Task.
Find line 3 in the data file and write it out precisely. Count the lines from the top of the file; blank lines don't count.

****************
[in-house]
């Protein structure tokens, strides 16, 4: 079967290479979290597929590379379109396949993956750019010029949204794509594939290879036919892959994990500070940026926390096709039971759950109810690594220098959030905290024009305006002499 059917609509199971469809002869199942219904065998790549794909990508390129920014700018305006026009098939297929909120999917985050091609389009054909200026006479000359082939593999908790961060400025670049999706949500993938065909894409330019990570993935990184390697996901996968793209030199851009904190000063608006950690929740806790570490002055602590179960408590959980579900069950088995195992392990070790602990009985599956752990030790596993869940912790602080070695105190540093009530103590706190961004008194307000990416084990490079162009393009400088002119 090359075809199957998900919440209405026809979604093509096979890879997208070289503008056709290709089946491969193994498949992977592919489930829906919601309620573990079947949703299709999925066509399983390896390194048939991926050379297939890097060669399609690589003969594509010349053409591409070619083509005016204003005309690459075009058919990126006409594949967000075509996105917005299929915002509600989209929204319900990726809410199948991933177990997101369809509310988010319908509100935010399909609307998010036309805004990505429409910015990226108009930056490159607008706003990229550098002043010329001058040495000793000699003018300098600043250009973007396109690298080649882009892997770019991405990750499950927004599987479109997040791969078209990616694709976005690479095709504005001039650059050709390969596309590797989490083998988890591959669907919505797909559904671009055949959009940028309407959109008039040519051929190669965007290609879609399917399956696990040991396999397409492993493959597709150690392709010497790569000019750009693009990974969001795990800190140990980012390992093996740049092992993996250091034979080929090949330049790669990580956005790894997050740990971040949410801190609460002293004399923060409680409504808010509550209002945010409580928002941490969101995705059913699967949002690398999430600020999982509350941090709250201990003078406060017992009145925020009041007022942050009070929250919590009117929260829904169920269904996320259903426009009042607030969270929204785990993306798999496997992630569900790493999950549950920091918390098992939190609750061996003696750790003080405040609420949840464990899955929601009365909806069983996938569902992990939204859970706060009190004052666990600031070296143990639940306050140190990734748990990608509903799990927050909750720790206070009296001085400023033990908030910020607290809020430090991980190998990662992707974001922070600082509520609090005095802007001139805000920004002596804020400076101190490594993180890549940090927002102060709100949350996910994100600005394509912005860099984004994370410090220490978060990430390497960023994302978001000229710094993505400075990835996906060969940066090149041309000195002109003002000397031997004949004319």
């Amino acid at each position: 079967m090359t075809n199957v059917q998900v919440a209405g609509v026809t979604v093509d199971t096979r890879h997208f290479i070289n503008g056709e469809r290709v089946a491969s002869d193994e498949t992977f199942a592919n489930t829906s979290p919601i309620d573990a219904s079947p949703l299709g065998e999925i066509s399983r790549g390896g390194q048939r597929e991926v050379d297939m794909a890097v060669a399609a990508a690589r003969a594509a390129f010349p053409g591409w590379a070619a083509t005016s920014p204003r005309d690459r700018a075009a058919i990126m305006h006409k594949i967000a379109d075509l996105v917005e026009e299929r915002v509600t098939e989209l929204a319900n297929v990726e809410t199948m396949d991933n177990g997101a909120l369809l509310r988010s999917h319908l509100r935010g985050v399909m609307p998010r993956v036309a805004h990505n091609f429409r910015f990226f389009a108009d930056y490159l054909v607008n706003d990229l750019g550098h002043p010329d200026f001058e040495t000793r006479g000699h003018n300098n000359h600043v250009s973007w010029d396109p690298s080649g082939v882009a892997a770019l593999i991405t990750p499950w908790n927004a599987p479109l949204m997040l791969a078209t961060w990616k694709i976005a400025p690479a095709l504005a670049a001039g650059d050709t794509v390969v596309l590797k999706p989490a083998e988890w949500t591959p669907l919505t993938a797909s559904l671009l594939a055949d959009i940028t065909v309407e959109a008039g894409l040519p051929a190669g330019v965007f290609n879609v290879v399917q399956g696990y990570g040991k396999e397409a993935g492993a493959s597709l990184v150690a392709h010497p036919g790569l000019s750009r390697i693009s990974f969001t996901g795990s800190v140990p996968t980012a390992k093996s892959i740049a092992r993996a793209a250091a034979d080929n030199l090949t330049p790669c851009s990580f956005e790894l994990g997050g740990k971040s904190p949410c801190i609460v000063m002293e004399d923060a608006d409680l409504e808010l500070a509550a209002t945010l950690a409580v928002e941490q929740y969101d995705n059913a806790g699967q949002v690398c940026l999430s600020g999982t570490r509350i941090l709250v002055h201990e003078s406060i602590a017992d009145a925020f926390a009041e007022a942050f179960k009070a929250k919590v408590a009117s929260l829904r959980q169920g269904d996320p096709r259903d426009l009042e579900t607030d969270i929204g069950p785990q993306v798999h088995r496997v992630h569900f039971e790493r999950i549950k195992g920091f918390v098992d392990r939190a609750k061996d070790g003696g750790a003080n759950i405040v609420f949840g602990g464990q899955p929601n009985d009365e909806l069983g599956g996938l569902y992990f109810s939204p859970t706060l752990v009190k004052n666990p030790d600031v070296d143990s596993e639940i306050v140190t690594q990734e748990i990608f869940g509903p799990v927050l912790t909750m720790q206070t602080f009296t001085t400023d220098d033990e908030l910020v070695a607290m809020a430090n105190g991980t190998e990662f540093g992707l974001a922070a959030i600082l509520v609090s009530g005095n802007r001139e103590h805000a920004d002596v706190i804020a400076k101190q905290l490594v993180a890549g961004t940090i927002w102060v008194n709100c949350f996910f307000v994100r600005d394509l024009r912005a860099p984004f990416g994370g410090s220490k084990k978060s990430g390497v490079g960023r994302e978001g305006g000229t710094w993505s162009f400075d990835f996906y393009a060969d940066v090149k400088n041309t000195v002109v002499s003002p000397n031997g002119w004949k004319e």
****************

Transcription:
């Amino acid at each position: 079967m090359t075809n199957v059917q998900v919440a209405g609509v026809t979604v093509d199971t096979r890879h997208f290479i070289n503008g056709e469809r290709v089946a491969s002869d193994e498949t992977f199942a592919n489930t829906s979290p919601i309620d573990a219904s079947p949703l299709g065998e999925i066509s399983r790549g390896g390194q048939r597929e991926v050379d297939m794909a890097v060669a399609a990508a690589r003969a594509a390129f010349p053409g591409w590379a070619a083509t005016s920014p204003r005309d690459r700018a075009a058919i990126m305006h006409k594949i967000a379109d075509l996105v917005e026009e299929r915002v509600t098939e989209l929204a319900n297929v990726e809410t199948m396949d991933n177990g997101a909120l369809l509310r988010s999917h319908l509100r935010g985050v399909m609307p998010r993956v036309a805004h990505n091609f429409r910015f990226f389009a108009d930056y490159l054909v607008n706003d990229l750019g550098h002043p010329d200026f001058e040495t000793r006479g000699h003018n300098n000359h600043v250009s973007w010029d396109p690298s080649g082939v882009a892997a770019l593999i991405t990750p499950w908790n927004a599987p479109l949204m997040l791969a078209t961060w990616k694709i976005a400025p690479a095709l504005a670049a001039g650059d050709t794509v390969v596309l590797k999706p989490a083998e988890w949500t591959p669907l919505t993938a797909s559904l671009l594939a055949d959009i940028t065909v309407e959109a008039g894409l040519p051929a190669g330019v965007f290609n879609v290879v399917q399956g696990y990570g040991k396999e397409a993935g492993a493959s597709l990184v150690a392709h010497p036919g790569l000019s750009r390697i693009s990974f969001t996901g795990s800190v140990p996968t980012a390992k093996s892959i740049a092992r993996a793209a250091a034979d080929n030199l090949t330049p790669c851009s990580f956005e790894l994990g997050g740990k971040s904190p949410c801190i609460v000063m002293e004399d923060a608006d409680l409504e808010l500070a509550a209002t945010l950690a409580v928002e941490q929740y969101d995705n059913a806790g699967q949002v690398c940026l999430s600020g999982t570490r509350i941090l709250v002055h201990e003078s406060i602590a017992d009145a925020f926390a009041e007022a942050f179960k009070a929250k919590v408590a009117s929260l829904r959980q169920g269904d996320p096709r259903d426009l009042e579900t607030d969270i929204g069950p785990q993306v798999h088995r496997v992630h569900f039971e790493r999950i549950k195992g920091f918390v098992d392990r939190a609750k061996d070790g003696g750790a003080n759950i405040v609420f949840g602990g464990q899955p929601n009985d009365e909806l069983g599956g996938l569902y992990f109810s939204p859970t706060l752990v009190k004052n666990p030790d600031v070296d143990s596993e639940i306050v140190t690594q990734e748990i990608f869940g509903p799990v927050l912790t909750m720790q206070t602080f009296t001085t400023d220098d033990e908030l910020v070695a607290m809020a430090n105190g991980t190998e990662f540093g992707l974001a922070a959030i600082l509520v609090s009530g005095n802007r001139e103590h805000a920004d002596v706190i804020a400076k101190q905290l490594v993180a890549g961004t940090i927002w102060v008194n709100c949350f996910f307000v994100r600005d394509l024009r912005a860099p984004f990416g994370g410090s220490k084990k978060s990430g390497v490079g960023r994302e978001g305006g000229t710094w993505s162009f400075d990835f996906y393009a060969d940066v090149k400088n041309t000195v002109v002499s003002p000397n031997g002119w004949k004319e």